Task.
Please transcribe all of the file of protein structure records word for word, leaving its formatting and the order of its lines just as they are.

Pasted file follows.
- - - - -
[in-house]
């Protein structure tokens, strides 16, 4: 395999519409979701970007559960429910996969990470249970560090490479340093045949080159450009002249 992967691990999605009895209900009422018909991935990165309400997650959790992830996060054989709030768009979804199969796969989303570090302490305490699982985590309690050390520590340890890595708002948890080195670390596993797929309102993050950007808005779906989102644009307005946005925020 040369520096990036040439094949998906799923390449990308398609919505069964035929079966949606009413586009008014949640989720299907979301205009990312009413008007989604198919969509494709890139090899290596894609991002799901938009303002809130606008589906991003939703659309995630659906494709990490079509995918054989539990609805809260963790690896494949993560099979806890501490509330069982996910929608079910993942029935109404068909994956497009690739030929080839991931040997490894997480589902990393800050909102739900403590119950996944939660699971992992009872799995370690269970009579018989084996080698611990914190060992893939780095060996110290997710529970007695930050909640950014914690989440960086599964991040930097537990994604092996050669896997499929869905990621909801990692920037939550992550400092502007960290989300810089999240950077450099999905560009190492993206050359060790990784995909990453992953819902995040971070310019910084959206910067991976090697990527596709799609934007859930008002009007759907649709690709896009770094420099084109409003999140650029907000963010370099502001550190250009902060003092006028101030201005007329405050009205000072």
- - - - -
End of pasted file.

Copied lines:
[in-house]
């Protein structure tokens, strides 16, 4: 395999519409979701970007559960429910996969990470249970560090490479340093045949080159450009002249 992967691990999605009895209900009422018909991935990165309400997650959790992830996060054989709030768009979804199969796969989303570090302490305490699982985590309690050390520590340890890595708002948890080195670390596993797929309102993050950007808005779906989102644009307005946005925020 040369520096990036040439094949998906799923390449990308398609919505069964035929079966949606009413586009008014949640989720299907979301205009990312009413008007989604198919969509494709890139090899290596894609991002799901938009303002809130606008589906991003939703659309995630659906494709990490079509995918054989539990609805809260963790690896494949993560099979806890501490509330069982996910929608079910993942029935109404068909994956497009690739030929080839991931040997490894997480589902990393800050909102739900403590119950996944939660699971992992009872799995370690269970009579018989084996080698611990914190060992893939780095060996110290997710529970007695930050909640950014914690989440960086599964991040930097537990994604092996050669896997499929869905990621909801990692920037939550992550400092502007960290989300810089999240950077450099999905560009190492993206050359060790990784995909990453992953819902995040971070310019910084959206910067991976090697990527596709799609934007859930008002009007759907649709690709896009770094420099084109409003999140650029907000963010370099502001550190250009902060003092006028101030201005007329405050009205000072």